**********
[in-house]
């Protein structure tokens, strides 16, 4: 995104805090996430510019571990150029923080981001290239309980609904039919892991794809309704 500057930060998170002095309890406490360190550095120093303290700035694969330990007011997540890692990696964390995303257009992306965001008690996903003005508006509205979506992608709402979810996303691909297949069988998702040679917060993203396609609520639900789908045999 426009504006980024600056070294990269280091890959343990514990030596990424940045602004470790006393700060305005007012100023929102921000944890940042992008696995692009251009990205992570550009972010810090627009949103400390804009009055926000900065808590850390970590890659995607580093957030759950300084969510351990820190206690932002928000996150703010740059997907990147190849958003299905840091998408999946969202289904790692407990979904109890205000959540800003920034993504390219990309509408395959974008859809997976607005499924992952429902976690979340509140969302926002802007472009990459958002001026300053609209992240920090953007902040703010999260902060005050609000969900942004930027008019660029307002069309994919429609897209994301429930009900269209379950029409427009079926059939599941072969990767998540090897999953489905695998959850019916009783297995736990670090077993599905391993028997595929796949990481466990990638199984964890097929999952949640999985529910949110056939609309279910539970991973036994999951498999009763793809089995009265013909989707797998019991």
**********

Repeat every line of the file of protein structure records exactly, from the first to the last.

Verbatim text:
[in-house]
């Protein structure tokens, strides 16, 4: 995104805090996430510019571990150029923080981001290239309980609904039919892991794809309704 500057930060998170002095309890406490360190550095120093303290700035694969330990007011997540890692990696964390995303257009992306965001008690996903003005508006509205979506992608709402979810996303691909297949069988998702040679917060993203396609609520639900789908045999 426009504006980024600056070294990269280091890959343990514990030596990424940045602004470790006393700060305005007012100023929102921000944890940042992008696995692009251009990205992570550009972010810090627009949103400390804009009055926000900065808590850390970590890659995607580093957030759950300084969510351990820190206690932002928000996150703010740059997907990147190849958003299905840091998408999946969202289904790692407990979904109890205000959540800003920034993504390219990309509408395959974008859809997976607005499924992952429902976690979340509140969302926002802007472009990459958002001026300053609209992240920090953007902040703010999260902060005050609000969900942004930027008019660029307002069309994919429609897209994301429930009900269209379950029409427009079926059939599941072969990767998540090897999953489905695998959850019916009783297995736990670090077993599905391993028997595929796949990481466990990638199984964890097929999952949640999985529910949110056939609309279910539970991973036994999951498999009763793809089995009265013909989707797998019991």